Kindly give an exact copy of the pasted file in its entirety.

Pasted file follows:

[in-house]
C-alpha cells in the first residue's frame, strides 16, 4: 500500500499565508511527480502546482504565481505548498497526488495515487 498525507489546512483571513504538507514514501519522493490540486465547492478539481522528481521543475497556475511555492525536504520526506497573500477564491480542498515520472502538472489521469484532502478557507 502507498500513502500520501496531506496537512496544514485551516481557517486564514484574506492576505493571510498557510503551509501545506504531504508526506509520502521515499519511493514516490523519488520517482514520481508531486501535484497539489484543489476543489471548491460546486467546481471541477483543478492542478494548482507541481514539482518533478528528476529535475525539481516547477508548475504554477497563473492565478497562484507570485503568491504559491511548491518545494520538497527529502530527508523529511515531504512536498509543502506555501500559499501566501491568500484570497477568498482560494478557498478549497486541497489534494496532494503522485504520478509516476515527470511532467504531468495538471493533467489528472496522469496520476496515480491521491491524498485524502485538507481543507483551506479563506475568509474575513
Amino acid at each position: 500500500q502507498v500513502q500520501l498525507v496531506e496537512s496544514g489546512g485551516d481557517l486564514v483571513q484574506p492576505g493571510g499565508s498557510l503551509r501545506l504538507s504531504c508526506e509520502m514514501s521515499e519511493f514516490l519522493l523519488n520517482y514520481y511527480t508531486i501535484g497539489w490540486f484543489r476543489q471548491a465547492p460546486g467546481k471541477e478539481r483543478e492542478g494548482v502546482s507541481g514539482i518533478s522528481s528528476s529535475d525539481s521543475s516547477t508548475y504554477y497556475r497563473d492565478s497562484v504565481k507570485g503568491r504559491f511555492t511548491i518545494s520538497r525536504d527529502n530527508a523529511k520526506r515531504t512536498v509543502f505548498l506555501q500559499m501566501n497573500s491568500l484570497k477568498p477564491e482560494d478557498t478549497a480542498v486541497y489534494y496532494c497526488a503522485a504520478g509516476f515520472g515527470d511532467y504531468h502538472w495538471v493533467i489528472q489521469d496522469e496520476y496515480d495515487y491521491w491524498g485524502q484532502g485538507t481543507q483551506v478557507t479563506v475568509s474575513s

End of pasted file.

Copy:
[in-house]
C-alpha cells in the first residue's frame, strides 16, 4: 500500500499565508511527480502546482504565481505548498497526488495515487 498525507489546512483571513504538507514514501519522493490540486465547492478539481522528481521543475497556475511555492525536504520526506497573500477564491480542498515520472502538472489521469484532502478557507 502507498500513502500520501496531506496537512496544514485551516481557517486564514484574506492576505493571510498557510503551509501545506504531504508526506509520502521515499519511493514516490523519488520517482514520481508531486501535484497539489484543489476543489471548491460546486467546481471541477483543478492542478494548482507541481514539482518533478528528476529535475525539481516547477508548475504554477497563473492565478497562484507570485503568491504559491511548491518545494520538497527529502530527508523529511515531504512536498509543502506555501500559499501566501491568500484570497477568498482560494478557498478549497486541497489534494496532494503522485504520478509516476515527470511532467504531468495538471493533467489528472496522469496520476496515480491521491491524498485524502485538507481543507483551506479563506475568509474575513
Amino acid at each position: 500500500q502507498v500513502q500520501l498525507v496531506e496537512s496544514g489546512g485551516d481557517l486564514v483571513q484574506p492576505g493571510g499565508s498557510l503551509r501545506l504538507s504531504c508526506e509520502m514514501s521515499e519511493f514516490l519522493l523519488n520517482y514520481y511527480t508531486i501535484g497539489w490540486f484543489r476543489q471548491a465547492p460546486g467546481k471541477e478539481r483543478e492542478g494548482v502546482s507541481g514539482i518533478s522528481s528528476s529535475d525539481s521543475s516547477t508548475y504554477y497556475r497563473d492565478s497562484v504565481k507570485g503568491r504559491f511555492t511548491i518545494s520538497r525536504d527529502n530527508a523529511k520526506r515531504t512536498v509543502f505548498l506555501q500559499m501566501n497573500s491568500l484570497k477568498p477564491e482560494d478557498t478549497a480542498v486541497y489534494y496532494c497526488a503522485a504520478g509516476f515520472g515527470d511532467y504531468h502538472w495538471v493533467i489528472q489521469d496522469e496520476y496515480d495515487y491521491w491524498g485524502q484532502g485538507t481543507q483551506v478557507t479563506v475568509s474575513s